Evaluative research design: a social casework illustration

  • James L. Breedlove
  • Merton S. Krause
Part of the The Century Psychology Series book series (TCPS)


Clinicians within the professions of psychology, social work, and psychiatry increasingly have demonstrated interest in the findings of research studies to supplement their clinical knowledge. The clinician’s interest in organized research studies stems primarily from the recognition that demonstrable advances in therapeutic efficacy are dependent upon attaining greater precision in estimating the effects of treatment. Although the observations of the clinician from his practice may provide the bases for hypotheses, his day-to-day practice does not provide the necessary controls for testing the limits of such hypotheses (GAP Report No. 42, 1959; Rychlak, 1959). In most instances, only the organized study which introduces systematic controls on observations of clinical phenomena can demonstrate the utility of the clinician’s hypotheses. This is true, of course, in areas other than psychotherapy, casework, and counseling (e.g., see Modell, 1963).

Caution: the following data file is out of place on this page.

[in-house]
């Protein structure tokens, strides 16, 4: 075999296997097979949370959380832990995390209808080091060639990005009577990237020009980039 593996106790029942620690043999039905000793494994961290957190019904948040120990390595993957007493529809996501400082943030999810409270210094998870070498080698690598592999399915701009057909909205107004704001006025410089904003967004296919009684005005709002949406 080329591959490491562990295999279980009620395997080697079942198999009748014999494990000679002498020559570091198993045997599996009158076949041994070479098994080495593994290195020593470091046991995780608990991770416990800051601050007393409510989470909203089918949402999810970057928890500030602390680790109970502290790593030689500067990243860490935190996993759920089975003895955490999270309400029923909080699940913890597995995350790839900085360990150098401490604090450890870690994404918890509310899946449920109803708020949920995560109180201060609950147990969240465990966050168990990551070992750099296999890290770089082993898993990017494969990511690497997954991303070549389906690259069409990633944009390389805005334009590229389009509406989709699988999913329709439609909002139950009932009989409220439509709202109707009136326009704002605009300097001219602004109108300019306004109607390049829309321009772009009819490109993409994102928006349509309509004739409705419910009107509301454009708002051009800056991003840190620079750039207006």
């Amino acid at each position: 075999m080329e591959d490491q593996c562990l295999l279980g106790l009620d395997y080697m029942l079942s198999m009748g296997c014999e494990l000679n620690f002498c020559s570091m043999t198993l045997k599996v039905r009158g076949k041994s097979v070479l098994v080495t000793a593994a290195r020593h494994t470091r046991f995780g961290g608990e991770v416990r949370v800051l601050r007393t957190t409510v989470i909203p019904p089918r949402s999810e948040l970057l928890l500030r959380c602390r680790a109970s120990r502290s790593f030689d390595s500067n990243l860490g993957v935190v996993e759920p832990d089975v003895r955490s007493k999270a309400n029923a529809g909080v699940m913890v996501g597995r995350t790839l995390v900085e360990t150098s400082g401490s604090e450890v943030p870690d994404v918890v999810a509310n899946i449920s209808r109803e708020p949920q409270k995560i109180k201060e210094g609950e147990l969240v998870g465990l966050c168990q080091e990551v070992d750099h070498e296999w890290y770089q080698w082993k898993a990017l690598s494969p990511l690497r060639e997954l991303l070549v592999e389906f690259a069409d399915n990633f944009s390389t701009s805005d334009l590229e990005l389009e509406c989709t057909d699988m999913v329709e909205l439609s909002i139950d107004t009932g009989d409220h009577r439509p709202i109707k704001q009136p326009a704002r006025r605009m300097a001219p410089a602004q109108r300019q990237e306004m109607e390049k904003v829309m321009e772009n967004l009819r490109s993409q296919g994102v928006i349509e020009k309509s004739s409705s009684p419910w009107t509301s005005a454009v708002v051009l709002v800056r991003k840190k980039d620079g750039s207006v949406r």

Systematic Error Random Assignment Agency Administrator Evaluative Study Affect Treatment Outcome 
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© Meredith Publishing Company 1966

Authors and Affiliations

  • James L. Breedlove
  • Merton S. Krause

There are no affiliations available

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